Post 1: (Write a 50-100 words response)
Respond in one or more of the following ways:
- Ask a probing question.
- Share an insight from having read your colleague’s posting.
- Offer and support an opinion.
- Validate an idea with your own experience.
- Make a suggestion.
- Expand on your colleague’s posting.
History of Attitude Research (Write a 50-100 words response)
Social psychologists of the 1920’s and 1930’s saw attitude and behaviors resulting from those attitudes of interest, not only qualitatively, but quantitatively as well. This period was aptly called the attitude measurement era. To bring greater credibility to the study of what is now known as social psychology, major theorists felt it necessary to identify measurement procedures which could be utilized.
Group dynamics was a movement during a period from 1935 through 1955 which brought a shift in thought regarding attitude measurability and sought to find ways to manipulate social actions thus change attitude and behavior. The social psychologists were eager to do more to facilitate change and not focus so heavily on observing and measuring attitudes.
Both the attitude measurement era and group dynamics were directly influenced by war. The brutality and destruction experienced by people during the war as well as the emotional devastation gave psychologists the impetus to suspend concerns of how to quantify attitudes and behaviors and focus on facilitating change. The dynamics of war altered the way in which psychologists perceived their position as social scientists.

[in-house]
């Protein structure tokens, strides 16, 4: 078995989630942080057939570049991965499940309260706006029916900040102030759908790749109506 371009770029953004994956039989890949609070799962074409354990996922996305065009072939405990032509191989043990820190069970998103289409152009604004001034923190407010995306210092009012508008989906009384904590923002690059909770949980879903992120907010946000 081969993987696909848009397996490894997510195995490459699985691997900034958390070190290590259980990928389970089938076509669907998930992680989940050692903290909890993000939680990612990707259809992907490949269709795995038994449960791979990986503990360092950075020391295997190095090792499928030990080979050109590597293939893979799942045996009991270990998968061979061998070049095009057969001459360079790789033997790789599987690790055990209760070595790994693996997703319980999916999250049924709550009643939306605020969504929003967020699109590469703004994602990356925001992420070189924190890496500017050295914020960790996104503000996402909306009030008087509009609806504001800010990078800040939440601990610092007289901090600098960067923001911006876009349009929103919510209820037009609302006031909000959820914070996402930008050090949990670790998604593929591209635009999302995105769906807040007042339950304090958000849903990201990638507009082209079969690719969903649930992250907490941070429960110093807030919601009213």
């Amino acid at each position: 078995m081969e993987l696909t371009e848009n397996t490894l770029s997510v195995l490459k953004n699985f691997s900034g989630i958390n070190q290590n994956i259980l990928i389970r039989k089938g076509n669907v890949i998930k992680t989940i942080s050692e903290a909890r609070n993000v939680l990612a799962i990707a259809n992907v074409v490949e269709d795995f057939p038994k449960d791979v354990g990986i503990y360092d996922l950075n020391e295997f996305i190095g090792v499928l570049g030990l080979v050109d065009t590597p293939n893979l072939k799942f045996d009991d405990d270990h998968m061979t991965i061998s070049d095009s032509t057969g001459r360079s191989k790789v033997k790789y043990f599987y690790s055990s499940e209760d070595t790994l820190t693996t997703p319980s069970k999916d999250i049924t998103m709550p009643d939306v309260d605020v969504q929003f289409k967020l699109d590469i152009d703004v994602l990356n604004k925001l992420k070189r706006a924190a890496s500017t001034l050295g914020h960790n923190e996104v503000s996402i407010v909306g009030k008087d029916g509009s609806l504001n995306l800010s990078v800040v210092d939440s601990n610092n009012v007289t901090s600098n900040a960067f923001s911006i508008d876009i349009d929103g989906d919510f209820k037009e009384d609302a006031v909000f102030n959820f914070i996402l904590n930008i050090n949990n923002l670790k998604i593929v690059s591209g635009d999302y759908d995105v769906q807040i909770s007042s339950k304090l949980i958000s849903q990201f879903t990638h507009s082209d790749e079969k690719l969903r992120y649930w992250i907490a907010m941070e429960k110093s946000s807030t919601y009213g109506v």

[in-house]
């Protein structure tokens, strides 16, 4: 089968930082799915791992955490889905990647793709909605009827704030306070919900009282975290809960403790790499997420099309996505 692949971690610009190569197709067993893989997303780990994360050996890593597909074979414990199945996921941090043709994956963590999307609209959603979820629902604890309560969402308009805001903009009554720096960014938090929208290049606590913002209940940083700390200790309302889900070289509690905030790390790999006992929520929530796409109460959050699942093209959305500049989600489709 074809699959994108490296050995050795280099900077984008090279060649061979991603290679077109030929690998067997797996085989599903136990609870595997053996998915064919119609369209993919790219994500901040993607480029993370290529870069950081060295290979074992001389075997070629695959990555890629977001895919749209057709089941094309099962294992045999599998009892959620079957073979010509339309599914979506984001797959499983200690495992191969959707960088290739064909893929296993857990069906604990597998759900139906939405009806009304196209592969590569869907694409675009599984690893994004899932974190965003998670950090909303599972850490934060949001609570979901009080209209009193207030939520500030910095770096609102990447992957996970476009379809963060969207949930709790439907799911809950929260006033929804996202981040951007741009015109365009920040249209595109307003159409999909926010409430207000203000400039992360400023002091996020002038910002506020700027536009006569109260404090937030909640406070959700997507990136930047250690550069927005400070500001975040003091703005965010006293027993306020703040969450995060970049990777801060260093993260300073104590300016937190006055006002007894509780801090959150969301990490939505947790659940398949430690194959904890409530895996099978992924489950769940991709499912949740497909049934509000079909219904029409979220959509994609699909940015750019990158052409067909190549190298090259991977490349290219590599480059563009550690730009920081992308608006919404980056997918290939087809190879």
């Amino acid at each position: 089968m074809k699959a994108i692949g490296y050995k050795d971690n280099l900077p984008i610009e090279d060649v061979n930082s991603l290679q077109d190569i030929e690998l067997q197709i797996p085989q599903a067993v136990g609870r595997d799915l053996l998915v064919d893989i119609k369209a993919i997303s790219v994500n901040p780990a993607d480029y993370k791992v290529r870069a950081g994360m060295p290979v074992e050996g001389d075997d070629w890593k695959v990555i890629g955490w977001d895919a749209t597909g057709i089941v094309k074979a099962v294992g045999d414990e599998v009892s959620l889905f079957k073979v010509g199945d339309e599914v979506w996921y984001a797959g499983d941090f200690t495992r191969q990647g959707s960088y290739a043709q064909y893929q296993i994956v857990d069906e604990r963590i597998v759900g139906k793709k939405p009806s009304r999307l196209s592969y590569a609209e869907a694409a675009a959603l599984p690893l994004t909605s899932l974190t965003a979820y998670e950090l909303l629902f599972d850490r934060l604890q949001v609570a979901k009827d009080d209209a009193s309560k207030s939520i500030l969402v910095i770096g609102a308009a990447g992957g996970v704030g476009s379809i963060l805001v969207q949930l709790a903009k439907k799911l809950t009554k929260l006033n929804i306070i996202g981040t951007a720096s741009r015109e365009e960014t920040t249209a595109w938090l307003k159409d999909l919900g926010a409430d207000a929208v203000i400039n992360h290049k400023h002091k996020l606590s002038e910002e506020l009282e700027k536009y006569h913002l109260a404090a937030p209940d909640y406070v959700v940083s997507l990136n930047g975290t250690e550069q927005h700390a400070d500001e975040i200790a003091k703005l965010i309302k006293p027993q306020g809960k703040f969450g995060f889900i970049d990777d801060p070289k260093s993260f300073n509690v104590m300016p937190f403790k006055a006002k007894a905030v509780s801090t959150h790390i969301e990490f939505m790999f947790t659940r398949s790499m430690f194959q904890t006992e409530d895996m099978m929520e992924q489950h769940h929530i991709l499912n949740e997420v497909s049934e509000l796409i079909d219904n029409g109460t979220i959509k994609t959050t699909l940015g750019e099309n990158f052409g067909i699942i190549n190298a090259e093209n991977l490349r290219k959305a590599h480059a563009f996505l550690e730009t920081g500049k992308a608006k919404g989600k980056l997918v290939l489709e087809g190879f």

McGuire, W. J. (1986). The vicissitudes of attitudes and similar representational constructs in twentieth century psychology. European Journal of Social Psychology, 16(2), 89-103.
Post 2: (Write a 50-100 words response)
Respond the following ways: “respond to at least one colleague’s post and comment on how we as social change agents and critical consumers of research can balance the usefulness with the error in the research. Do we throw the research out because of too much error, or is there something useful that it can tell us?“
The Logic of Inference: The Science of Uncertainty
Lyall, J. (2009). Does Indiscriminate Violence Incite Insurgent Attacks? Evidence from Chechnya. The Journal of Conflict Resolution, 331-362.
This article tested using a natural experiment that draws on random artillery strikes by Russian forces in Chechnya to gauge the impact of indiscriminate violence on subsequent insurgent violence. This research studies the subject and helps to understand the causes of insurgent attacks which in return could help society. All of the empirical and existing theories conclude that indiscriminate violence reduces insurgent attacks.
Using the Y=f(X) +E notation, this study can be expressed as:
Attacks=violence (treatment) + error
Dependent variable is attack and independent variables are treatment, distance population, base terrain, dead ground, and rebel. This natural experiment cannot be taken in a broader claim that use of indiscriminate violence can be counterproductive. There could be many variables and context. There are also other situations that should be considered. The same results that are produced in this particular region may not represent the same results in another region. Comparatively, there could have been other factors that incited the insurgent attacks that may have been less powerful. The existing theories of the study were challenging and could not be taken as conclusive.